The number of laid-off workers filing claims for unemployment benefits fell last week for the third consecutive time, signaling that the labor market may be stabilizing after a worrisome jump in layoffs earlier in the year.
The Labor Department reported Thursday that the number of applications for jobless benefits totaled 316,000 last week, a decline of 4,000 from the previous week.
The third straight drop in claims pushed them down to the lowest level in six weeks and provided evidence that the labor market is not seriously weakening even though the overall economy is slowing.
Last week's decline caught analysts by surprise. They had been forecasting that claims would rise by around 7,000 after two weeks of improvement. Economists are closely watching layoffs to see if the economic slowdown that began last year will at some point prompt employers to trim their workforces.
So far businesses have been reluctant to lay off employees although they have reduced the hiring of new workers. A total of 97,000 new jobs were added to payrolls in February, the weakest performance in two years, although the unemployment rate showed a slight improvement, falling to 4.5 percent, down from 4.6 percent in January.
The economy slowed sharply in the spring of last year, under the impact of soaring energy prices and a faltering housing market. Recently, financial markets around the globe have suffered sharp sell-offs as investors have grown worried that rising troubles in the mortgage lending industry could spread to the overall economy.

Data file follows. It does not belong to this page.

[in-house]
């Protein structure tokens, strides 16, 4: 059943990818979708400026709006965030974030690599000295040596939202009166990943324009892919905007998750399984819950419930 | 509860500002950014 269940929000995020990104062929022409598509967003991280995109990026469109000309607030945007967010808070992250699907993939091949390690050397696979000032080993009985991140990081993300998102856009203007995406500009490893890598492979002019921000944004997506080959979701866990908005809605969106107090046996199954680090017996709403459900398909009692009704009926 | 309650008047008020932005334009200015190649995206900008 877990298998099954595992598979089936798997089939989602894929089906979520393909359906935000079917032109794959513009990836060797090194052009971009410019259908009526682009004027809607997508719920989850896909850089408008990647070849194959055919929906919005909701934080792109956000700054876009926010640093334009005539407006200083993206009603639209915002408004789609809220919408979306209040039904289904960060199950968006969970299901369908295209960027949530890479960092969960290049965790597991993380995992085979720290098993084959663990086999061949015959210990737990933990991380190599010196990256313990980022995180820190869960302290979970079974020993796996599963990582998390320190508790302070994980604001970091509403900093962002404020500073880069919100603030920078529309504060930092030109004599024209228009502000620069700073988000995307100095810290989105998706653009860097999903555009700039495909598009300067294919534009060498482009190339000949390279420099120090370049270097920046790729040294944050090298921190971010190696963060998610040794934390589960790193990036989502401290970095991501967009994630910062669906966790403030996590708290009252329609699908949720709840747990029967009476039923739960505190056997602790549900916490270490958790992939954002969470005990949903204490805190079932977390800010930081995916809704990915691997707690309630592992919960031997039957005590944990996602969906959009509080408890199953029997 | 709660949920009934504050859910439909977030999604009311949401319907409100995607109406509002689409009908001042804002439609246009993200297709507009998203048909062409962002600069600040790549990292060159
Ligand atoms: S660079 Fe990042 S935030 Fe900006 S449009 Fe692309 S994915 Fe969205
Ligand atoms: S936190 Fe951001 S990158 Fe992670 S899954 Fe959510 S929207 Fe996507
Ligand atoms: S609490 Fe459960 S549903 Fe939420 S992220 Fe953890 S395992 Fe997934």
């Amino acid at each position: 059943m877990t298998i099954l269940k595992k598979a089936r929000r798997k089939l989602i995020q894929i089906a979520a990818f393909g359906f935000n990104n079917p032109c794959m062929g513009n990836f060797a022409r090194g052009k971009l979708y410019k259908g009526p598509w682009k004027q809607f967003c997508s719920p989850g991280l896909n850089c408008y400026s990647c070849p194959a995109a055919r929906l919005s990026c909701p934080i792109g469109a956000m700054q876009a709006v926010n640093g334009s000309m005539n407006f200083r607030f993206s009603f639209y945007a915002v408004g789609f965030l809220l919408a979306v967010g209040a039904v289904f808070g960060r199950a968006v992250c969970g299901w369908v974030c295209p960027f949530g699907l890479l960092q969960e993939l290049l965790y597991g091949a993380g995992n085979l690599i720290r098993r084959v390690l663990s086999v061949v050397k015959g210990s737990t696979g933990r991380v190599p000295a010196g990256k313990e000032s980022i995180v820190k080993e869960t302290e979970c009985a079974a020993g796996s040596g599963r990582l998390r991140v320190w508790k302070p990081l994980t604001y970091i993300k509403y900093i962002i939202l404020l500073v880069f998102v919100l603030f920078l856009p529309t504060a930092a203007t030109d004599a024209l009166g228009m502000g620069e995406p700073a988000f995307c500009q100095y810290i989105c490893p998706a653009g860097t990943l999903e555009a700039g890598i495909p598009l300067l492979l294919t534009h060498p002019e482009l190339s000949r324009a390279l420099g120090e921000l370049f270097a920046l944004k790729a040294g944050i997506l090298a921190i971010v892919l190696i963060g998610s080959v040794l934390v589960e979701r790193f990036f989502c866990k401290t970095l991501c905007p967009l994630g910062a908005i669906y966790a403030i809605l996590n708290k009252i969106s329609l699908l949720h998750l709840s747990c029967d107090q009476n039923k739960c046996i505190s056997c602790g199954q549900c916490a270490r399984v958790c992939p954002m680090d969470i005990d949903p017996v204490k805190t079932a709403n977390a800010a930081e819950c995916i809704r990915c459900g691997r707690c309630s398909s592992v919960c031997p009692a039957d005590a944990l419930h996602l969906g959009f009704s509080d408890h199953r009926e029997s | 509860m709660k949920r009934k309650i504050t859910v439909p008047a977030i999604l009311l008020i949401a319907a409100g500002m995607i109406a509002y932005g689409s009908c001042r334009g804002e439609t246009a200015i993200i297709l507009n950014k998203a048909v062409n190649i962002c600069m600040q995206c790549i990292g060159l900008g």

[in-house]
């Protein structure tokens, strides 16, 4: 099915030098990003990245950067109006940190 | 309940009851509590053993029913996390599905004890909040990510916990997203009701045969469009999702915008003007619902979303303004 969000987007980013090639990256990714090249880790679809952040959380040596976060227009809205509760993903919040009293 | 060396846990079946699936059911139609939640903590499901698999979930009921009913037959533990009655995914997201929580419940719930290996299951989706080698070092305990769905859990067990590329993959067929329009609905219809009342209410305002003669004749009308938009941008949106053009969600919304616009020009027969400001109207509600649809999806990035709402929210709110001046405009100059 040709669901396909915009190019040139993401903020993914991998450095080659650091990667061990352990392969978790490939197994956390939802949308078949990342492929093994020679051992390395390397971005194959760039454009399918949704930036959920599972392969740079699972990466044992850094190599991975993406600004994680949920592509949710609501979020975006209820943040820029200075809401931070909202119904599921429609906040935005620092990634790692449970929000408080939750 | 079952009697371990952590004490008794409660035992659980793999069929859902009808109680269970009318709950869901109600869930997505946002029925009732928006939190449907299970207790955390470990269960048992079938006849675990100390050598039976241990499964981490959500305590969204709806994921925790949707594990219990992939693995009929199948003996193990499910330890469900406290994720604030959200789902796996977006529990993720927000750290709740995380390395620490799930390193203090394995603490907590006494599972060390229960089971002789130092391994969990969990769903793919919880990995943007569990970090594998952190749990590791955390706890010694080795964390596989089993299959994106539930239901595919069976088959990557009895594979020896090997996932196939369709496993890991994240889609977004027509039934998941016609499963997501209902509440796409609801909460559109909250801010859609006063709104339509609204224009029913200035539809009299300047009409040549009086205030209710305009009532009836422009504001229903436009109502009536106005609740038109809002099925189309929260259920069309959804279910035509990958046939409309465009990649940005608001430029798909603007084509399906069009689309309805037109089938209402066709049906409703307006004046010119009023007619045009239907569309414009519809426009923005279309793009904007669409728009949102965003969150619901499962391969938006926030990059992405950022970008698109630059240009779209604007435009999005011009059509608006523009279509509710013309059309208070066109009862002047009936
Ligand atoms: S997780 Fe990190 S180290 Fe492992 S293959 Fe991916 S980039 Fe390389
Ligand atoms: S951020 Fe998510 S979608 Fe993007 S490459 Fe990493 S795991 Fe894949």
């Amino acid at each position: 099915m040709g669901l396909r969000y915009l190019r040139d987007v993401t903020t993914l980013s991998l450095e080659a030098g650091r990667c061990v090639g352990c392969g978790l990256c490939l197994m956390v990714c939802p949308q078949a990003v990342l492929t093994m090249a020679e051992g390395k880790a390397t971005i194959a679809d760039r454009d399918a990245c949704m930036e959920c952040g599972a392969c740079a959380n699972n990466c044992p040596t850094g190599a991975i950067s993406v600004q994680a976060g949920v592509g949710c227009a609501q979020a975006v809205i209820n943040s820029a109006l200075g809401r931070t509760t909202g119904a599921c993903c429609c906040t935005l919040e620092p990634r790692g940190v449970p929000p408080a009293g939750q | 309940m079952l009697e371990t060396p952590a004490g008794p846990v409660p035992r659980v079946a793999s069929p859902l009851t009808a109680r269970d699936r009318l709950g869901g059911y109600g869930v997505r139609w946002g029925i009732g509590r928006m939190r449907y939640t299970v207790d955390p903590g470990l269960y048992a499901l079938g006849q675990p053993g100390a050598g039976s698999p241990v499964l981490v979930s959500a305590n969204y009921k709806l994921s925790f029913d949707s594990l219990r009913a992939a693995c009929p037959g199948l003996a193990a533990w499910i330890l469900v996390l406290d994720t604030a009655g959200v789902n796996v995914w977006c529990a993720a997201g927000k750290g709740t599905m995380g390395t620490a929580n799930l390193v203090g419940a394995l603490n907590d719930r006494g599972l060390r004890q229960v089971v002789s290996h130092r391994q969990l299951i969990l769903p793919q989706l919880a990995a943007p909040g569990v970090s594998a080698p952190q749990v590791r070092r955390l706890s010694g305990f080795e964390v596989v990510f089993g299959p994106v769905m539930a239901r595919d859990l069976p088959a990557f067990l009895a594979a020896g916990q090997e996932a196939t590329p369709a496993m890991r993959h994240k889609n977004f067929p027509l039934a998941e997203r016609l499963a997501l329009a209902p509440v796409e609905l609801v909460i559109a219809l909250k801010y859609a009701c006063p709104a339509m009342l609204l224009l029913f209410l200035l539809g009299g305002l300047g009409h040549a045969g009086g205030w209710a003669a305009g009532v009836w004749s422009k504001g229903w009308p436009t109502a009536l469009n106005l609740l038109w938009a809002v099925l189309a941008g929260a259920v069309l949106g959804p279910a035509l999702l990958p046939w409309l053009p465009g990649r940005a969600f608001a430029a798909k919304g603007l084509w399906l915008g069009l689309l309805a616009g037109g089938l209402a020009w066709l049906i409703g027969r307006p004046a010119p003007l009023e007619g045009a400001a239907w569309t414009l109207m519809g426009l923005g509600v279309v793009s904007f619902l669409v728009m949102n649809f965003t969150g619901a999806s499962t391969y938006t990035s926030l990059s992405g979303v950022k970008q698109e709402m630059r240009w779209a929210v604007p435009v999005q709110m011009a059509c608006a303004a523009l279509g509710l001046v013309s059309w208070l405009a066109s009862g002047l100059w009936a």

However, the Federal Reserve triggered a strong rally on Wall Street on Wednesday after Fed policymakers signaled that they might consider cutting rates later this year if the economy weakens further.
The drop of 4,000 claims followed a decline of 10,000 for the week ending March 10.
In that week, 34 states and territories reported declines in claims before adjusting for normal seasonal variations. A total of 19 states and territories saw claims rise during that week.
The biggest increases were in Tennessee, a rise of 2,837 that was blamed on layoffs in services, real estate and manufacturing. North Carolina had a rise of 2,642 claims and Wisconsin saw claims rise by 1,444.
The biggest decreases in claims were in New York, which saw a drop of 10,766, reflecting fewer layoffs in service and transportation industries. Michigan had a decine of 8,039 claims, reflecting fewer layoffs in the auto industry, while California saw layoffs fall by 3,181, reflecting fewer layoffs in construction.